In about a year from now I hope to be a professional English teacher. My experience with middle and high school English was wonderful (or I probably wouldn't be going into that field), but it was almost completely void of technology. Occasionally I would make a video for a project. Every once in a while we would do a traditional research paper with a little bit of the research on the internet. Besides that, we sat around and talked about books, or we got out our paper and pencils and wrote some solid five-paragraph essays.
Teaching methods are changing. This is obvious. Many teachers are embracing technology and allowing it to enrich their classrooms. Some are resisting. My classmate, Ashley Nelson, bookmarked an article on the future use of Google Apps in public schools. While my initial response should have been, "Wow, that's awesome! I wonder how I will be able to incorporate that into my teaching methods to benefit my students," it was instead, "Dang, that sounds like it will take a lot of effort on my part. Is it even worth it?"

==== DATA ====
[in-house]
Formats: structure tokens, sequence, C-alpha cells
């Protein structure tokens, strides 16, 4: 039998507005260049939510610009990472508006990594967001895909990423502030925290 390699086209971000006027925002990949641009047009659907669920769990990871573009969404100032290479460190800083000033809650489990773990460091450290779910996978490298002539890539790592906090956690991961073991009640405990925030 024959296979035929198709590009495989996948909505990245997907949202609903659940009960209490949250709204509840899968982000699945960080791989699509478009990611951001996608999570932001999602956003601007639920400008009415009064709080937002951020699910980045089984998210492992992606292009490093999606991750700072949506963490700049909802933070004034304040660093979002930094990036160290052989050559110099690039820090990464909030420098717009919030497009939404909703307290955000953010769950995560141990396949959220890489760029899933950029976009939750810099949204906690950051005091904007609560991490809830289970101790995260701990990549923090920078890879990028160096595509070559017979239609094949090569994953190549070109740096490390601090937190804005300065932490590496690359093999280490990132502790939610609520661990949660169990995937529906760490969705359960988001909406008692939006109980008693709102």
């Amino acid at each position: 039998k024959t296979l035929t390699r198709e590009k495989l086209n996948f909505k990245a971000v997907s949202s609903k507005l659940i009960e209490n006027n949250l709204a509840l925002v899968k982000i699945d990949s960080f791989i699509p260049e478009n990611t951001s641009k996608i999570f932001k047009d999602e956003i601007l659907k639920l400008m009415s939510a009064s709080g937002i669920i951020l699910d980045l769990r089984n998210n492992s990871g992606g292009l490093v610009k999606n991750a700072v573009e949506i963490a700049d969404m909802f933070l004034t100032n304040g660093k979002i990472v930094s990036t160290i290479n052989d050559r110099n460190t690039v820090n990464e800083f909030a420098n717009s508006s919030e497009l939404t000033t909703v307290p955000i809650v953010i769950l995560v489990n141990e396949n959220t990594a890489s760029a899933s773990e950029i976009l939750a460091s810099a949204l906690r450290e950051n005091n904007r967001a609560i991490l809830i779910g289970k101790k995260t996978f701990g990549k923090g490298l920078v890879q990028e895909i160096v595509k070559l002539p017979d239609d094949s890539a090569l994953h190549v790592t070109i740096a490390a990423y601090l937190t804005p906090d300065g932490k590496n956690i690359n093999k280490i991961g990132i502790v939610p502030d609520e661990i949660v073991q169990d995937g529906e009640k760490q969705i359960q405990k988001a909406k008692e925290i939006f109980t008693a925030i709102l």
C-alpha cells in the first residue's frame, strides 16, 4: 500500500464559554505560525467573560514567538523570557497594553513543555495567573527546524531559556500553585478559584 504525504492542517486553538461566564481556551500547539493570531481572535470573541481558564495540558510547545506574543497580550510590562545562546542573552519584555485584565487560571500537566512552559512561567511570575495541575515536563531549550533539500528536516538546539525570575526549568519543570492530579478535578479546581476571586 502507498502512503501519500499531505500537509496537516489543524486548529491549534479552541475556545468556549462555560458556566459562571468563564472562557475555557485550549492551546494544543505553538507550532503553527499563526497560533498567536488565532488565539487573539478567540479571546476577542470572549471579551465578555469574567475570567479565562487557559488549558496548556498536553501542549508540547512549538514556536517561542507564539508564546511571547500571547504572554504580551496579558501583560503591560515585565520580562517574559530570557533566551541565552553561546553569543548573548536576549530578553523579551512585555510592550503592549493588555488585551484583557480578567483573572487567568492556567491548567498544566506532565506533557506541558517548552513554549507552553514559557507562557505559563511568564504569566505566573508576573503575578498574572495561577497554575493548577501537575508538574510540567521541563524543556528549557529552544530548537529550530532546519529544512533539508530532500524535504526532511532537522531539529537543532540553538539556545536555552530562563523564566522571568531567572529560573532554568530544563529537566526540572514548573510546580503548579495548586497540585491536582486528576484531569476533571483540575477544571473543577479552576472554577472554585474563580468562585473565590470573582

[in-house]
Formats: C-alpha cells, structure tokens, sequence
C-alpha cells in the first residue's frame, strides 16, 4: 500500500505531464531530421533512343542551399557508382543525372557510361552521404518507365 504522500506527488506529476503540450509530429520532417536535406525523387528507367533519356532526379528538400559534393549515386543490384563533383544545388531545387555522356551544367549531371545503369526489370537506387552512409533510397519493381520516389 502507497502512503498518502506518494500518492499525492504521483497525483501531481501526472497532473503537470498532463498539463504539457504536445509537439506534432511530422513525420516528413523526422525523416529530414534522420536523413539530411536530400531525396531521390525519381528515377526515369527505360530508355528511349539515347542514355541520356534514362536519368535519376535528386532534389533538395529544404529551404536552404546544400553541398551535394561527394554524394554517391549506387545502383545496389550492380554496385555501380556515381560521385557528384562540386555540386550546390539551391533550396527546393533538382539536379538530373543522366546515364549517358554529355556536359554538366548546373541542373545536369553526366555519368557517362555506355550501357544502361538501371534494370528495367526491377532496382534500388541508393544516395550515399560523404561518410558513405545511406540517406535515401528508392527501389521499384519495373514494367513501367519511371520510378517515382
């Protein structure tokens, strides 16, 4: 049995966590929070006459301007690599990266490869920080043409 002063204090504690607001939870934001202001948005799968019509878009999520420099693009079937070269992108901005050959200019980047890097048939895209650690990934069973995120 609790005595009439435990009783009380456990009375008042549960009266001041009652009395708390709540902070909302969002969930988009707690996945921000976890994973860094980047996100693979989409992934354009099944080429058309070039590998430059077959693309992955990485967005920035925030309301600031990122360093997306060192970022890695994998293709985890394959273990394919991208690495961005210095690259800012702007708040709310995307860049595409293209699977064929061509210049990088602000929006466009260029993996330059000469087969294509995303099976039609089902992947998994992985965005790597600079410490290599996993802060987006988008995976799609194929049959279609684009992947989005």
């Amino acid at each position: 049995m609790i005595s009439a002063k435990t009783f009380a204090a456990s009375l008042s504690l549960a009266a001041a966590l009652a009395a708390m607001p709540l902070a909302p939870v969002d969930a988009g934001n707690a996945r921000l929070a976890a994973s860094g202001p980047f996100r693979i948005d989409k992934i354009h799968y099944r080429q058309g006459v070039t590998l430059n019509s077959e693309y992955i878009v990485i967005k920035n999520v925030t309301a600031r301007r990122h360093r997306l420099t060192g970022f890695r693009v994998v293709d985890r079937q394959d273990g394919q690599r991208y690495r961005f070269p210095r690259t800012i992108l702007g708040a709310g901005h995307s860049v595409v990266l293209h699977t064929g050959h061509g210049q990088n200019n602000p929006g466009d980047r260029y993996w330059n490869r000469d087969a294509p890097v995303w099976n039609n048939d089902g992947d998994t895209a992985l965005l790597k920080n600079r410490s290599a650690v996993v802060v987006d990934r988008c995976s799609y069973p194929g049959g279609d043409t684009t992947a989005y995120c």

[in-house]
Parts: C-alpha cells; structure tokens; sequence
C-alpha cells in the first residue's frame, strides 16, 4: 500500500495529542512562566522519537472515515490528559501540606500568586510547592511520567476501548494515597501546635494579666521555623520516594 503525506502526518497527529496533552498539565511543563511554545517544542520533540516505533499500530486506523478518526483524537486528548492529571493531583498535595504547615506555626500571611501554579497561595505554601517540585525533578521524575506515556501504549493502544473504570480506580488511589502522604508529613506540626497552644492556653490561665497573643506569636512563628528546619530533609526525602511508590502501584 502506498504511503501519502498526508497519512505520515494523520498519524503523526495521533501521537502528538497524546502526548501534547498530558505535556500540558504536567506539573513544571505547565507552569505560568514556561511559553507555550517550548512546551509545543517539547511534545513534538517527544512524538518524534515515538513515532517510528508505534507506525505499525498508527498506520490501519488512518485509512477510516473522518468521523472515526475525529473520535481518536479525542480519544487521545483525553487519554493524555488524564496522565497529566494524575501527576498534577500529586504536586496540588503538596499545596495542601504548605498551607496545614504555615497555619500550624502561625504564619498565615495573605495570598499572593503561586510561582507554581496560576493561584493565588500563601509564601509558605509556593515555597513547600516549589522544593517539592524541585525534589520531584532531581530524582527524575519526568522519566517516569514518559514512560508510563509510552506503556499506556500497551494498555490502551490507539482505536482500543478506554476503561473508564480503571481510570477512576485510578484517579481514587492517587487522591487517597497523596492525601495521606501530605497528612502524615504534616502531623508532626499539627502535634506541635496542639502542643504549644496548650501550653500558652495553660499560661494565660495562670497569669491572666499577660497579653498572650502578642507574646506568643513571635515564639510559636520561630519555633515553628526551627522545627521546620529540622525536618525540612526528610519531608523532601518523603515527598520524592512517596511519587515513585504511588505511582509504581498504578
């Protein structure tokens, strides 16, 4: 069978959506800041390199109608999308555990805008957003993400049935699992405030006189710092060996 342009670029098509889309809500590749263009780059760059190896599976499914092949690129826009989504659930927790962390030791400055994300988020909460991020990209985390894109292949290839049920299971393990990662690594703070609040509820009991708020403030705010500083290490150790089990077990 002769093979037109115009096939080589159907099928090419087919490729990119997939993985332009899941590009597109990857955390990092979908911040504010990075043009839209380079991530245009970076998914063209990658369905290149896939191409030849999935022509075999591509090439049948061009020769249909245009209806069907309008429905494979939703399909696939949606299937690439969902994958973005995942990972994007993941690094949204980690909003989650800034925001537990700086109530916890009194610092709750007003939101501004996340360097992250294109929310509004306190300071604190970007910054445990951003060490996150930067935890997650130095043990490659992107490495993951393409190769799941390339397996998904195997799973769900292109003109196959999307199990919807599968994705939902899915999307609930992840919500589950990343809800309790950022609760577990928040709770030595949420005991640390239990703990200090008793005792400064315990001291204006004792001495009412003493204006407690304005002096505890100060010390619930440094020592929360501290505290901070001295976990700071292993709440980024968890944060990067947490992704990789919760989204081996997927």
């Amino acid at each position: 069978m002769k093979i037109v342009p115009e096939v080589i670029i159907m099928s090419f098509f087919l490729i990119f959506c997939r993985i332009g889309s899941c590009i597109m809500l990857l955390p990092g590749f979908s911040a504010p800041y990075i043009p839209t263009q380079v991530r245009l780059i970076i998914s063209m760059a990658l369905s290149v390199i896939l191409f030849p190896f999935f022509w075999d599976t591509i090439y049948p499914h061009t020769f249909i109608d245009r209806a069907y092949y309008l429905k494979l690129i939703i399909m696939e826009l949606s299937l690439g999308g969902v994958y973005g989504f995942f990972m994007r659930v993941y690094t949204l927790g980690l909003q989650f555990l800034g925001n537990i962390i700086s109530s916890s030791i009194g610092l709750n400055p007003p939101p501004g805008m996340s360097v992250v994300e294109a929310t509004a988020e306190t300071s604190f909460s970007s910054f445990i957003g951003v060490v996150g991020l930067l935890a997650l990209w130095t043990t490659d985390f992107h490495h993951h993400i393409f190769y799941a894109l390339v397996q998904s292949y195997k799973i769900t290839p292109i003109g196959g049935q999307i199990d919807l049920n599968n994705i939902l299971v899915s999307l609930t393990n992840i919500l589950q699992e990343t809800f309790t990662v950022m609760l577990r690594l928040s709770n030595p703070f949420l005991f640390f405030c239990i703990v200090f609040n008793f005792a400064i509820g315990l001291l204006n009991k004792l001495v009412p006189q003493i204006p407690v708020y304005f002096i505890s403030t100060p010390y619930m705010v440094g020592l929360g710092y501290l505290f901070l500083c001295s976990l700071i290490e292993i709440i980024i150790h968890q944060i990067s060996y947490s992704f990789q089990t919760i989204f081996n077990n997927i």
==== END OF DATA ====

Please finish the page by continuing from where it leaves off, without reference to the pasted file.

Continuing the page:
I know. I'm a terrible person. I have taken plenty of technologically-rich classes in college, and I have seen how technology can benefit pedagogy. Maybe it's because of my experience with technology in the classroom that I am so aware of how difficult it can be to implement. Every new technology that we believe will benefit our classrooms is worth exploring, but we can't expect smooth sailing from the infancy of our digital experiments. And if something just doesn't work, we need to be willing to drop it.